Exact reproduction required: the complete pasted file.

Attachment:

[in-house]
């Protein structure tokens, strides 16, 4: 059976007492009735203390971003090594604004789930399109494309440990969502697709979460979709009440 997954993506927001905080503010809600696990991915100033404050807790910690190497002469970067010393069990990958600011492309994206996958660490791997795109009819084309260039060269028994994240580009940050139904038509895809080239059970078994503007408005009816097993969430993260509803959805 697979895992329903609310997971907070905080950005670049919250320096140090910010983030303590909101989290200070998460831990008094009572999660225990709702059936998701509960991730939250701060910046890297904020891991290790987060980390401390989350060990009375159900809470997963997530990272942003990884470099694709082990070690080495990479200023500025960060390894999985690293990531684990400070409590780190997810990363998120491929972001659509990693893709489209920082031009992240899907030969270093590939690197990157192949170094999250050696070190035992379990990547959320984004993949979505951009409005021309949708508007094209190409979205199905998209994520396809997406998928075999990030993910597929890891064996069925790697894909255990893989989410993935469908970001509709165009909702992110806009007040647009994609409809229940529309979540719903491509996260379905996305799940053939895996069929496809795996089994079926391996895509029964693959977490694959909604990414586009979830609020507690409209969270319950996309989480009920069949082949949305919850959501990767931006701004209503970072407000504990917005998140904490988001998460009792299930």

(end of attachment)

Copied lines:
[in-house]
């Protein structure tokens, strides 16, 4: 059976007492009735203390971003090594604004789930399109494309440990969502697709979460979709009440 997954993506927001905080503010809600696990991915100033404050807790910690190497002469970067010393069990990958600011492309994206996958660490791997795109009819084309260039060269028994994240580009940050139904038509895809080239059970078994503007408005009816097993969430993260509803959805 697979895992329903609310997971907070905080950005670049919250320096140090910010983030303590909101989290200070998460831990008094009572999660225990709702059936998701509960991730939250701060910046890297904020891991290790987060980390401390989350060990009375159900809470997963997530990272942003990884470099694709082990070690080495990479200023500025960060390894999985690293990531684990400070409590780190997810990363998120491929972001659509990693893709489209920082031009992240899907030969270093590939690197990157192949170094999250050696070190035992379990990547959320984004993949979505951009409005021309949708508007094209190409979205199905998209994520396809997406998928075999990030993910597929890891064996069925790697894909255990893989989410993935469908970001509709165009909702992110806009007040647009994609409809229940529309979540719903491509996260379905996305799940053939895996069929496809795996089994079926391996895509029964693959977490694959909604990414586009979830609020507690409209969270319950996309989480009920069949082949949305919850959501990767931006701004209503970072407000504990917005998140904490988001998460009792299930």